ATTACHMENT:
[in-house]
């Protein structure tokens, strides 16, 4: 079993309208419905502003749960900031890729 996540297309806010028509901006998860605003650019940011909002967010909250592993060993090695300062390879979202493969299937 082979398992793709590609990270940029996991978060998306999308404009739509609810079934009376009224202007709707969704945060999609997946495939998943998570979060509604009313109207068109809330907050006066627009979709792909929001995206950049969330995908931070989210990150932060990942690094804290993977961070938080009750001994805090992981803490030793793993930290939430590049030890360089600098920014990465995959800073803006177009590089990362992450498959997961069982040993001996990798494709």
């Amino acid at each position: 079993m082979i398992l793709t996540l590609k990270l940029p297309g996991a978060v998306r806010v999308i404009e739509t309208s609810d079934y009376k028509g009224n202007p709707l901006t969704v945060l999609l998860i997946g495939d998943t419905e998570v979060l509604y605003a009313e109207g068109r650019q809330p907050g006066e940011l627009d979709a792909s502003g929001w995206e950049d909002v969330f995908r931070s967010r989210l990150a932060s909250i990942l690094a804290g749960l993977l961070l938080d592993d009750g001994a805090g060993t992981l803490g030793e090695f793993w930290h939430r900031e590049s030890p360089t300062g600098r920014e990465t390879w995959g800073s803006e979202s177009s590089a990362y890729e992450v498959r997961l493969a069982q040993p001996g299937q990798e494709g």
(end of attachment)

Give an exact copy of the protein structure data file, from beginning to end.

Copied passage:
[in-house]
């Protein structure tokens, strides 16, 4: 079993309208419905502003749960900031890729 996540297309806010028509901006998860605003650019940011909002967010909250592993060993090695300062390879979202493969299937 082979398992793709590609990270940029996991978060998306999308404009739509609810079934009376009224202007709707969704945060999609997946495939998943998570979060509604009313109207068109809330907050006066627009979709792909929001995206950049969330995908931070989210990150932060990942690094804290993977961070938080009750001994805090992981803490030793793993930290939430590049030890360089600098920014990465995959800073803006177009590089990362992450498959997961069982040993001996990798494709």
């Amino acid at each position: 079993m082979i398992l793709t996540l590609k990270l940029p297309g996991a978060v998306r806010v999308i404009e739509t309208s609810d079934y009376k028509g009224n202007p709707l901006t969704v945060l999609l998860i997946g495939d998943t419905e998570v979060l509604y605003a009313e109207g068109r650019q809330p907050g006066e940011l627009d979709a792909s502003g929001w995206e950049d909002v969330f995908r931070s967010r989210l990150a932060s909250i990942l690094a804290g749960l993977l961070l938080d592993d009750g001994a805090g060993t992981l803490g030793e090695f793993w930290h939430r900031e590049s030890p360089t300062g600098r920014e990465t390879w995959g800073s803006e979202s177009s590089a990362y890729e992450v498959r997961l493969a069982q040993p001996g299937q990798e494709g």